Fixing credit problems has become a priority for a lot of people. If you want to maximize the benefits that your finances can bring, you know that you need to find ways to be debt free. Some people experienced significant changes in their financial capabilities that required them to seek out debt reduction. Others are lucky enough to still be able to afford paying off their debts.
If you are not in a financial crisis but you want to make better progress with your debt payments, you have two options for your debt solution: snowball and avalanche. These methods do not need any fancy computations or debt reductions. You will end up paying for all your debts but this time, it will be through a more structured debt payment plan.
How to pay debts using the snowball and avalanche method
The snowball and the avalanche methods follow the same process when it comes to debt payments. Let us discuss the process first so you can immediately decide if you have the capabilities to do this on your own. Unlike the other debt relief programs, these two will not require the presence of a debt professional. Since you are on your own, it is best to understand what you have to go through to gauge if you can be successful at it or not.
Step 1: List all your debts. Make a list of everything that you owe. Since you will be manipulating the monthly payments that you will make, it may be a good idea to separate the debts that have prepayment penalties. Unless you can negotiate that these penalties be waived, then you may want to keep to the debts that are flexible enough to allow you to dictate the amount the you will contribute.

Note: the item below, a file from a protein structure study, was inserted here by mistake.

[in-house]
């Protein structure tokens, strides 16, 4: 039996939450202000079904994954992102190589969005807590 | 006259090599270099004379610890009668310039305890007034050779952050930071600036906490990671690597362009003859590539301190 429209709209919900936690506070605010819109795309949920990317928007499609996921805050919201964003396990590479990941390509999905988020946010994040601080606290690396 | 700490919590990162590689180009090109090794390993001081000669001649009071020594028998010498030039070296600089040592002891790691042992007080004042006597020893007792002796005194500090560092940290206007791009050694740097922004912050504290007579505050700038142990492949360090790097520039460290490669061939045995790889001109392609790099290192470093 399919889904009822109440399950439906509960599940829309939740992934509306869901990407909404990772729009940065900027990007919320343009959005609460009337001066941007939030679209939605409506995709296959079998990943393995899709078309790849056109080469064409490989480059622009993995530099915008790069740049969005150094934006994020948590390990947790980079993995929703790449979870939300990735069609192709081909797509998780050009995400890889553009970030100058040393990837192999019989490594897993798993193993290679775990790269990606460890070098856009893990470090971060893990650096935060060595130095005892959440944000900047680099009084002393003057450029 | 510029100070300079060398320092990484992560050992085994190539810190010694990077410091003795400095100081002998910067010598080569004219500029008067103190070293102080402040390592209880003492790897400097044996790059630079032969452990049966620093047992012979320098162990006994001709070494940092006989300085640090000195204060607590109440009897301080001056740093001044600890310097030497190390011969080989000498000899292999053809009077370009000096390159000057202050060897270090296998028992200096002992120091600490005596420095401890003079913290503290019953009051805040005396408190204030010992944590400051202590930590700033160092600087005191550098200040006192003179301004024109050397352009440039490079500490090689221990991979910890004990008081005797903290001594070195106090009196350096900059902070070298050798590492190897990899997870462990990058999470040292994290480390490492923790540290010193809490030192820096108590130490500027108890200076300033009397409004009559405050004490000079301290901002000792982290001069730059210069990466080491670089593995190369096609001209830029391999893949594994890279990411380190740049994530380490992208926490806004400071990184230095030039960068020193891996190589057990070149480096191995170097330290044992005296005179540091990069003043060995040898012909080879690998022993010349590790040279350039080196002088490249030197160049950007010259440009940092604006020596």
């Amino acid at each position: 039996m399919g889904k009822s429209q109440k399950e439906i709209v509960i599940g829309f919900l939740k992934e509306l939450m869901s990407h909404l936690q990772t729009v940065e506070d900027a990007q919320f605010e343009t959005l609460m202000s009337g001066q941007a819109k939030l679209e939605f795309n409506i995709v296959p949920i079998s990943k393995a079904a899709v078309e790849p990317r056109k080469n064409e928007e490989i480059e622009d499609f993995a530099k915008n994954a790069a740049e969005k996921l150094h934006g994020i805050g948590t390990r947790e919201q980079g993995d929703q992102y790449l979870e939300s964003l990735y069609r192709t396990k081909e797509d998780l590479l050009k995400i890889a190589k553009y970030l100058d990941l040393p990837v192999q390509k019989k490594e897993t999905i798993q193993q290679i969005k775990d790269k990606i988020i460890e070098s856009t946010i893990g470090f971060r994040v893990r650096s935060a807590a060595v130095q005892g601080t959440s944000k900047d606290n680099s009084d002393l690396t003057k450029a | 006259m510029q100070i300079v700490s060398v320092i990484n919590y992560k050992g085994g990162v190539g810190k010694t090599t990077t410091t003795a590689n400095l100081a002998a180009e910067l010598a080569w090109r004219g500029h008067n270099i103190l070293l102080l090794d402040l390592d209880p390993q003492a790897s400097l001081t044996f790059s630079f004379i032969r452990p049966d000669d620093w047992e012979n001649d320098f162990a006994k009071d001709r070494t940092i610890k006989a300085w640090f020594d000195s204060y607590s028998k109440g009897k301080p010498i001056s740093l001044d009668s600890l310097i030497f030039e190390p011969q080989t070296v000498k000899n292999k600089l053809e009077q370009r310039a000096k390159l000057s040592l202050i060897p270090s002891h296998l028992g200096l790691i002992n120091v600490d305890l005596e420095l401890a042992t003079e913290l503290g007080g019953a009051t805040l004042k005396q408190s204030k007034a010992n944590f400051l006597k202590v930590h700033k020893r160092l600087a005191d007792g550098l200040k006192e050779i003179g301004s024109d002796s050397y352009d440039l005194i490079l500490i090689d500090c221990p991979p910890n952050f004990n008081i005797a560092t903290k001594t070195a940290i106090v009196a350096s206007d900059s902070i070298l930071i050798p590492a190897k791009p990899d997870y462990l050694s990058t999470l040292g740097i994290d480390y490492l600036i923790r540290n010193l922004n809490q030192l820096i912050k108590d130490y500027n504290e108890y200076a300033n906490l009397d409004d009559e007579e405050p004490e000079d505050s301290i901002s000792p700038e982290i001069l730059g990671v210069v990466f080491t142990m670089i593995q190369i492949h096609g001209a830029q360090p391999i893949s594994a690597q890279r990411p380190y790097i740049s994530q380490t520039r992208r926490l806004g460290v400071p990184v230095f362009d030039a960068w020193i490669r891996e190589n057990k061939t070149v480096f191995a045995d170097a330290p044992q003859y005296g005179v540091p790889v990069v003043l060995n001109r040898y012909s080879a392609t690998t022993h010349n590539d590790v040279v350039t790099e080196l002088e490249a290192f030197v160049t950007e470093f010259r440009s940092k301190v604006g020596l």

Step 2: Rank your debt according to priority. The snowball and the avalanche methods have different ways in prioritizing debts. The snowball gives more importance to the debt with the lowest balance while the avalanche prefers to tackle the high interest credit accounts first. We will expound on this later on in this article.
Step 3: Calculate your disposable income. This is the important part because you want to make sure that you can afford your monthly contributions. You can do this by creating a budget plan. Identify your net income, remove all your expenses (exclude debts included in your debt list) and anything that is left is your disposable income.
Step 4: Put aside an amount for your savings. This is also an important step because you need to protect yourself from the possibility of an unexpected expense crippling your finances once more. Be prepared and allot an amount from your disposable income to grow your emergency fund. Whatever is left will be your debt payment fund.
Step 5: Distribute the payment fund towards your debts. Make sure that all the minimum payment of your debts are satisfied and you have extra left over. If not, you may want to reassess your budget plan and either increase your income or lower your spending. If you do not have enough funds for the minimum payments and even a little extra, you may want to reconsider this debt solution.